It's a matter of honor: Why Southerners are more polite

Unlike much of the United States, the South has a culture of honor. While this makes Southerners more polite, it's also something of a double-edged sword.

  • Good hospitality and manners are well-known stereotypes of the American South.
  • Psychologists believe that the South is so well-mannered because it has a culture of honor, where an individual's reputation is highly valuable.
  • To test this, researchers conducted what's known as "the asshole experiment."

According to a survey by Travel + Leisure magazine, New York, Washington D.C., and Boston are among the top five rudest cities. The common denominator? They're from the north of the U.S. Compared to the casual aggression, indifference, and lack of common courtesy you can find in the U.S.'s northern cities, the American South can feel like a breath of fresh air. People smile more, the waitresses call you "honey," elevator rides are (horrifyingly) filled with small talk instead of silence — people seem to have better manners there.

Why is it that expressing an otherworldly opinion is met with "bless your heart" in the South rather than, "What the hell is wrong with you?" What cultural difference accounts for this?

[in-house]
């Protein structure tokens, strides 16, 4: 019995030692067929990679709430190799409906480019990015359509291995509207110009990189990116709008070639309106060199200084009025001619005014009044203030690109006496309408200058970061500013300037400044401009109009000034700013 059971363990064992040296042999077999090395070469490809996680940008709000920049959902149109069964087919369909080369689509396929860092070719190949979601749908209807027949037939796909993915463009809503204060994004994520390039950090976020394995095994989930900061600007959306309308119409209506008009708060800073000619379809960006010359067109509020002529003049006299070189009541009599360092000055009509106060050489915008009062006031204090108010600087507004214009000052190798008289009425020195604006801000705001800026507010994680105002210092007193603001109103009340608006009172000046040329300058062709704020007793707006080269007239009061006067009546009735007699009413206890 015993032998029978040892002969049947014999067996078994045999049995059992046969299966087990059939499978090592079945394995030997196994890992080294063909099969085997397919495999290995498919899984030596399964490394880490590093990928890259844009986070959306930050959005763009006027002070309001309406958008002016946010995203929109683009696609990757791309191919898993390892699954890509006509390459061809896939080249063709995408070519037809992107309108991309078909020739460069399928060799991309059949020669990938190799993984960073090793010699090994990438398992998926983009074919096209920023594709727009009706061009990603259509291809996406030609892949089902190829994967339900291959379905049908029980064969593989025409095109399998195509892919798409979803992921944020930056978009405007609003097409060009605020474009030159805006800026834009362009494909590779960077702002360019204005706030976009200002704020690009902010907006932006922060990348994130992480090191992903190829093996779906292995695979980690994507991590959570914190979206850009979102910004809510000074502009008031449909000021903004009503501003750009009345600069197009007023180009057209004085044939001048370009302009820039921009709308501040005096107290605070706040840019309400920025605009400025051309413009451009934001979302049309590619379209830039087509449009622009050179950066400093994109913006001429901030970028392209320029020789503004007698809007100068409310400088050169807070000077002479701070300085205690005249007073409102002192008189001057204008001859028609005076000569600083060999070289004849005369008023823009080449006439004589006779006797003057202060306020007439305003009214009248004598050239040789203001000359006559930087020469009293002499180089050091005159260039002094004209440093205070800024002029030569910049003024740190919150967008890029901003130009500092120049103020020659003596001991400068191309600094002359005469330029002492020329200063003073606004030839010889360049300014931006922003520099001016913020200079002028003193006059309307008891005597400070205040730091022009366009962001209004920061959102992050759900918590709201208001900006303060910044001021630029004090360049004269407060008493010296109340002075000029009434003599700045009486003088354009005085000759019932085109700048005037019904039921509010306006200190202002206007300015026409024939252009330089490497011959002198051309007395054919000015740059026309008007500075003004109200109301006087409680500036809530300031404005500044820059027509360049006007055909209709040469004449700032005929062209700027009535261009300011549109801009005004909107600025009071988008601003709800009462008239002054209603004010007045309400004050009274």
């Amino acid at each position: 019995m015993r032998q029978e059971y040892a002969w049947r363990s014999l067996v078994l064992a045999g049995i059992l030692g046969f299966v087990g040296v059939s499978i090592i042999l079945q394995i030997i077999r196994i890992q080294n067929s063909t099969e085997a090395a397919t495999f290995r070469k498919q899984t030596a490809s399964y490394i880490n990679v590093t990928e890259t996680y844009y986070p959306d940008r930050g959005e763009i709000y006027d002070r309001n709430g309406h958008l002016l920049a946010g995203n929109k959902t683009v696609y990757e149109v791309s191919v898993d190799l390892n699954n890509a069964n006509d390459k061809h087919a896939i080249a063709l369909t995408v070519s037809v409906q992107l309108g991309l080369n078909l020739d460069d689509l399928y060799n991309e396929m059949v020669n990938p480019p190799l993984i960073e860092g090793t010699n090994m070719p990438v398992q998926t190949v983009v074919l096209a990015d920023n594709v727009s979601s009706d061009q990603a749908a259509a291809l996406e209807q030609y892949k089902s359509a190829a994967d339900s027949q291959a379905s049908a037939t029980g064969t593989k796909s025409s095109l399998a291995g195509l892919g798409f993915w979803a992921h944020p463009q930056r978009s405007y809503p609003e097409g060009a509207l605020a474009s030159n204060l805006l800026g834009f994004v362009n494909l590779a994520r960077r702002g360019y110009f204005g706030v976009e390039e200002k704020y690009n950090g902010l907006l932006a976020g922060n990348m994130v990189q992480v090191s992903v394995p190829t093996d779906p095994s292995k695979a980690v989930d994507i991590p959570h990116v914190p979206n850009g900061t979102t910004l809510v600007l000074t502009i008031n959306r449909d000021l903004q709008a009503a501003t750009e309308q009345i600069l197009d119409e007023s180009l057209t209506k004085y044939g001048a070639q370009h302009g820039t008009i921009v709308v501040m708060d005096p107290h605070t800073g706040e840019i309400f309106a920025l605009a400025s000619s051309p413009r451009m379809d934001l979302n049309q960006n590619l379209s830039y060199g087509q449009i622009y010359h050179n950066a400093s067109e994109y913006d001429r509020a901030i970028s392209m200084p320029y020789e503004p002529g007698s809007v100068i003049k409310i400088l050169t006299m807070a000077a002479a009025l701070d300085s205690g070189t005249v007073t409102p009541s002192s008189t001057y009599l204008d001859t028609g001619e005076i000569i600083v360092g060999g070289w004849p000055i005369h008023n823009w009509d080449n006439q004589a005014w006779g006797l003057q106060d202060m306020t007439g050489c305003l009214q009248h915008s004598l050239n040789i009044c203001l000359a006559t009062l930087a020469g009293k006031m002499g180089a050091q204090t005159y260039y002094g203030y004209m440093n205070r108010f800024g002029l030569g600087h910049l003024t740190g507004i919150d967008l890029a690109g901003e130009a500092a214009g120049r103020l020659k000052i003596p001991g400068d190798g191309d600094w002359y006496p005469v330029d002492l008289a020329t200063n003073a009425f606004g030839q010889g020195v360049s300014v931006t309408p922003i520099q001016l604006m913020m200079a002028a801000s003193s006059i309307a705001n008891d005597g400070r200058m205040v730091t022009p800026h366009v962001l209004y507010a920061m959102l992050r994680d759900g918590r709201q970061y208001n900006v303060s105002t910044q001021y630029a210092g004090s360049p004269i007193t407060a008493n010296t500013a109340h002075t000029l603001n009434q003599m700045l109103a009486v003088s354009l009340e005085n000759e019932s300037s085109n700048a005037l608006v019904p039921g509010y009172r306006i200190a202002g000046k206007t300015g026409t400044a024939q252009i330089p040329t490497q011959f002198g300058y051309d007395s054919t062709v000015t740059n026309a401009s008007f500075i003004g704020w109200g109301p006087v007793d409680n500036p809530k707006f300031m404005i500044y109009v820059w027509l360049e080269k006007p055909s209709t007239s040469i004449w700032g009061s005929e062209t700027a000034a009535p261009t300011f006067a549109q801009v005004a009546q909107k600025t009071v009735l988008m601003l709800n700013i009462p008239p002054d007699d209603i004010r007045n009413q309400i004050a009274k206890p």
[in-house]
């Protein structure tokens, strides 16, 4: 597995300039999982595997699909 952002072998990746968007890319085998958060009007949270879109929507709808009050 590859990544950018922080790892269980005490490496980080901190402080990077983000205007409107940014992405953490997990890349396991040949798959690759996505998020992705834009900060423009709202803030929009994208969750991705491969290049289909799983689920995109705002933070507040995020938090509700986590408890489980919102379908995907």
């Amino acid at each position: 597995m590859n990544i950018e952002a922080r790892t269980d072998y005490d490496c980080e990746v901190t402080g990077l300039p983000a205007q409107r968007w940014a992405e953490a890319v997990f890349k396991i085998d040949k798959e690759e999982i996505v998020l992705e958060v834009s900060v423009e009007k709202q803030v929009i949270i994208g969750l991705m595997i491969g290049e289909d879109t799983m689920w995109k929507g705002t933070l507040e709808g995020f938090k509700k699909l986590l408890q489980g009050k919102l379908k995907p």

Psychologists Dov Cohen and Richard Nisbett believe they have an answer: "We think the best single explanation has to do with the South being home to a version of the culture of honor." In essence, a place can be said to have a culture of honor if one's reputation is highly valued. If somebody insults you and you fail to respond to the slight, you might start to look like the kind of person who can be taken advantage of. Conversely, if somebody were to insult you and you socked them in the jaw, you would have successfully defended your honor, and people might think twice before behaving poorly around you. The same applies to protecting one's personal property or defending a significant other against unwanted attention.

As a consequence, good manners are a must. If you live in a culture of honor, a certain amount of respect is expected even from strangers. The alternative is that you risk offending somebody, and if they care about their reputation, they might react violently.

There are some real consequences for this. Cohen and Nisbett related how a researcher from 1934 "argued that in much of the South of his day it was impossible to convict someone of murder if (a) the killer had been insulted and (b) he had warned the victim of his intent to kill if the insult were not retracted or compensated." This different way of thinking about violence appears to have persisted. The map below, for instance, shows the homicide rate per 100,000 in 2015. There's a fairly clear demarcation between the places we think of as the South and the rest of the country, barring some outliers like Michigan.